Suspended Imposition of Sentence
This is a way for the state to give you a break and give you a chance to stay out of trouble for a certain period of time. The duration put on the Suspended Imposition of Sentence, also known as probation, is set by the court. An SIS is generally given to defendants that have plead guilty or plea bargain for a crime.
If a person gets into trouble again during the probationary period, then the court can punish the person for the crime committed previously. If the person does not get into trouble during the probationary period, then the crime is forgiven and the person is not convicted.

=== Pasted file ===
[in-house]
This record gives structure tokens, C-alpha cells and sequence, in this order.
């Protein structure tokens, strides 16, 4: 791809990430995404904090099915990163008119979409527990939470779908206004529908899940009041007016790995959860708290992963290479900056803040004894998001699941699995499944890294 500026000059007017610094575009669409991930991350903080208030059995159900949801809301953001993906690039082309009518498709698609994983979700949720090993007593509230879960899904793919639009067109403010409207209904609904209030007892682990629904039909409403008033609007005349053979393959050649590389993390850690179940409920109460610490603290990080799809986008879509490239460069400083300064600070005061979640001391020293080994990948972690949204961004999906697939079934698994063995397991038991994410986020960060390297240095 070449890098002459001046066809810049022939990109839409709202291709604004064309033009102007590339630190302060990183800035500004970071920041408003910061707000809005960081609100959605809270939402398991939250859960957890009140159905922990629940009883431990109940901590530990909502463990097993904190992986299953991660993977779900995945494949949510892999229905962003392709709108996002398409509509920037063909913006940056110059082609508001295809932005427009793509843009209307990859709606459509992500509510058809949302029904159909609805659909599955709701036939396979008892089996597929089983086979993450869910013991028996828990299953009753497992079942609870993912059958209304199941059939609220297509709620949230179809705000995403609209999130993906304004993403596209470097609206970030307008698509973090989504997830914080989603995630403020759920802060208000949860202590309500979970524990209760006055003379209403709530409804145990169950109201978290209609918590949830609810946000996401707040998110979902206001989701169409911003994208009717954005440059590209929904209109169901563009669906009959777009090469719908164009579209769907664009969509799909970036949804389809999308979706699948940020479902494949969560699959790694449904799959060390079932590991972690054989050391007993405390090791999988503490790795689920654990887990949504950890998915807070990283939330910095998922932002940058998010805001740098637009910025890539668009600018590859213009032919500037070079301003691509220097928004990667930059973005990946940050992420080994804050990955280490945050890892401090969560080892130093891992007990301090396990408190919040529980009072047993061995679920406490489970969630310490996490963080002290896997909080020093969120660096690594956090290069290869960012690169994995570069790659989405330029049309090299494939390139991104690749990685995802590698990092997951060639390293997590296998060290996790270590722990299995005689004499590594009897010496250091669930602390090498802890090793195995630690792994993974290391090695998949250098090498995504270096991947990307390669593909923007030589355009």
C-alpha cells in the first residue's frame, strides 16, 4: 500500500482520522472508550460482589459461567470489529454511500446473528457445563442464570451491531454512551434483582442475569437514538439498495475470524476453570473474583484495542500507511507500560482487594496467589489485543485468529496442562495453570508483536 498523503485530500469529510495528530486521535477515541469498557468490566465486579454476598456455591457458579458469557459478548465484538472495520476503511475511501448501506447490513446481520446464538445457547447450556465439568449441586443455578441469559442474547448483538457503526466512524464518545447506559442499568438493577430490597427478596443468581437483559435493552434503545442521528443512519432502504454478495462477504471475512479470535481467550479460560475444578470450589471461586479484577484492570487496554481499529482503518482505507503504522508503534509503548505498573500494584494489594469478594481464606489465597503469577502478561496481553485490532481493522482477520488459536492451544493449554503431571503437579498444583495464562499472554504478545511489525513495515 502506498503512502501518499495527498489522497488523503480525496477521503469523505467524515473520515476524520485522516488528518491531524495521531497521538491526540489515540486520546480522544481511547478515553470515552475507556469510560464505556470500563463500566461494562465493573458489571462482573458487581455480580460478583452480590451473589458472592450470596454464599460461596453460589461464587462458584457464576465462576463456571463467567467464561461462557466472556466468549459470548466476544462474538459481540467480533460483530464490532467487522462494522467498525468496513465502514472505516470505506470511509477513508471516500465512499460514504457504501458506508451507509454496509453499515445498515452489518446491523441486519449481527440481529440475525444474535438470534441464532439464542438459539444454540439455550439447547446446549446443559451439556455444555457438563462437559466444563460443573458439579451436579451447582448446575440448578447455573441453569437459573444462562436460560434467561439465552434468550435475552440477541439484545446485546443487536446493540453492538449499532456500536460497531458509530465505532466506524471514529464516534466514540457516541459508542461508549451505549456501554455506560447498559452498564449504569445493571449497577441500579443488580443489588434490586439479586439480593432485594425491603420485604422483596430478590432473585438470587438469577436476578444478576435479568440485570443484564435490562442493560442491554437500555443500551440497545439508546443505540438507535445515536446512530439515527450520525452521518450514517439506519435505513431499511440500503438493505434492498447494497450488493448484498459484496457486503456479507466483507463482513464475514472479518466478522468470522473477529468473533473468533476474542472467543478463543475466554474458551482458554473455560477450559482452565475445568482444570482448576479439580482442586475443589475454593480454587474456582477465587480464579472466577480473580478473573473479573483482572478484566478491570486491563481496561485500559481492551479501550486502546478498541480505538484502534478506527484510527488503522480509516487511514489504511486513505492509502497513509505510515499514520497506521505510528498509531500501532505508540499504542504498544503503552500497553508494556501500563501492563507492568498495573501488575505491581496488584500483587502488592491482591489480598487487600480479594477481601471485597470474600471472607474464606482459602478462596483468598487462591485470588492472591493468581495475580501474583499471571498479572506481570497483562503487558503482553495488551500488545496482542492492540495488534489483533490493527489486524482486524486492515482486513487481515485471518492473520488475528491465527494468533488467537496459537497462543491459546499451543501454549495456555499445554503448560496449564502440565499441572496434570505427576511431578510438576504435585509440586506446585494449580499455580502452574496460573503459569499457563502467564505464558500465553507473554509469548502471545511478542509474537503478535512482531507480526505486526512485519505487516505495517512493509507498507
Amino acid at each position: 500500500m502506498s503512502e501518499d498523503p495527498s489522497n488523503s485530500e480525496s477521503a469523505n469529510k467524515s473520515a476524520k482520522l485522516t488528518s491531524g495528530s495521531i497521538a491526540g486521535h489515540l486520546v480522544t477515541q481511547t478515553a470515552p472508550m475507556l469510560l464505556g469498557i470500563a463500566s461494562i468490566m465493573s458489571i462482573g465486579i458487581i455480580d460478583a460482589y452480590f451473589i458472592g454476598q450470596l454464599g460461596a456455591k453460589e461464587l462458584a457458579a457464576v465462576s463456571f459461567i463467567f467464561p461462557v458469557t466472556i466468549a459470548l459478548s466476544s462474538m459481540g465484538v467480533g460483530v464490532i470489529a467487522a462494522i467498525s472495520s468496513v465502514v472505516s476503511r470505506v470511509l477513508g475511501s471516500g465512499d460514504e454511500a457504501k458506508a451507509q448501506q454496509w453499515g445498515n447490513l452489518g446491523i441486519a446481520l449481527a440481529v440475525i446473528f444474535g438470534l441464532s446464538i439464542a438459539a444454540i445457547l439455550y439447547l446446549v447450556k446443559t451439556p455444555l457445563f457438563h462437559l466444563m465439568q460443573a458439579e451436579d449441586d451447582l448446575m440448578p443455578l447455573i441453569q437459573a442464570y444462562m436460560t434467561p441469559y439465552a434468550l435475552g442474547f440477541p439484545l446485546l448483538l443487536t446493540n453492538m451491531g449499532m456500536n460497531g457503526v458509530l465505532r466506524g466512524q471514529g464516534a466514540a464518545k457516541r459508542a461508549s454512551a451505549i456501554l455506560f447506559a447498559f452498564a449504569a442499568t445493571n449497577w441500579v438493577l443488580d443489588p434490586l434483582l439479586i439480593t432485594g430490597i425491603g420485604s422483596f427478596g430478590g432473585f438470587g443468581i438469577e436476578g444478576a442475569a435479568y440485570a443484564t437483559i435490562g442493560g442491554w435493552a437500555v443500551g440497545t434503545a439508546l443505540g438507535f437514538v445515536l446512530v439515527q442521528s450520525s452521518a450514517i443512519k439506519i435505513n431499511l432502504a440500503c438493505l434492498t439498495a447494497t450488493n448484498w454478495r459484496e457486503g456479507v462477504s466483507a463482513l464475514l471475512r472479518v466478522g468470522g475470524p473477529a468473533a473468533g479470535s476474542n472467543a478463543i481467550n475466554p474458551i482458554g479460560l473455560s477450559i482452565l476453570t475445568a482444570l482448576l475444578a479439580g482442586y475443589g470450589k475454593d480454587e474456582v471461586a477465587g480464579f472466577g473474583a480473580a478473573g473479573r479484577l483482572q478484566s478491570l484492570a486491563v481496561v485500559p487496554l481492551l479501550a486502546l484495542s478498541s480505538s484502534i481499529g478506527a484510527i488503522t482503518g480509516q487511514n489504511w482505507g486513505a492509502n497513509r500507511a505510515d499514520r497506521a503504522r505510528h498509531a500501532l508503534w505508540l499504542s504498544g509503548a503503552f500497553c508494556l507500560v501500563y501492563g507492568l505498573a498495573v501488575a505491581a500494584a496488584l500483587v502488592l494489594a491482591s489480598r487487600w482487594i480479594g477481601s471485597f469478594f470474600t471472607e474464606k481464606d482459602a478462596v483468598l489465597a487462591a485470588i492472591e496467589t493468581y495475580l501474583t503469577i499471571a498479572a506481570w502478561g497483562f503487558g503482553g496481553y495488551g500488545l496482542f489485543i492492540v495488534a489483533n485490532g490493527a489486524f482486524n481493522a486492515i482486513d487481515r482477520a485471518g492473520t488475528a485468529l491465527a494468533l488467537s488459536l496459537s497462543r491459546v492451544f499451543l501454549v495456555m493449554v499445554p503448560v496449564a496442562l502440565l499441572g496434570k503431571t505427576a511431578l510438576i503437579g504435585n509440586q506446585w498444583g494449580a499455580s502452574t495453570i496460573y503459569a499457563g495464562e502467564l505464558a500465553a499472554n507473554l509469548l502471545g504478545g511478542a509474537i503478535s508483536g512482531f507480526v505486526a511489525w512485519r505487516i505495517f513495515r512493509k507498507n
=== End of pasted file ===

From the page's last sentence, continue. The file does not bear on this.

Think of it as a second chance in exchange for good behavior.
Do you have to list an SIS or suspended imposition of sentence on job applications if they are asking for felony convictions?
If granted an SIS – Suspended Imposition of Sentence – the Court views the matter as a conviction until a successful “Discharge Order” is signed by the Court having jurisdiction. It is strongly suggested that the probationer be honest on all applications and provide further clarification to the potential employer if necessary.
Once the sentence has been completed successfully and a “Discharge Order” signed, your record for this felony is sealed and you may then rightfully answer “no” to that question on applications. The most important part of making sure your record is sealed is having “Discharge Order” signed.
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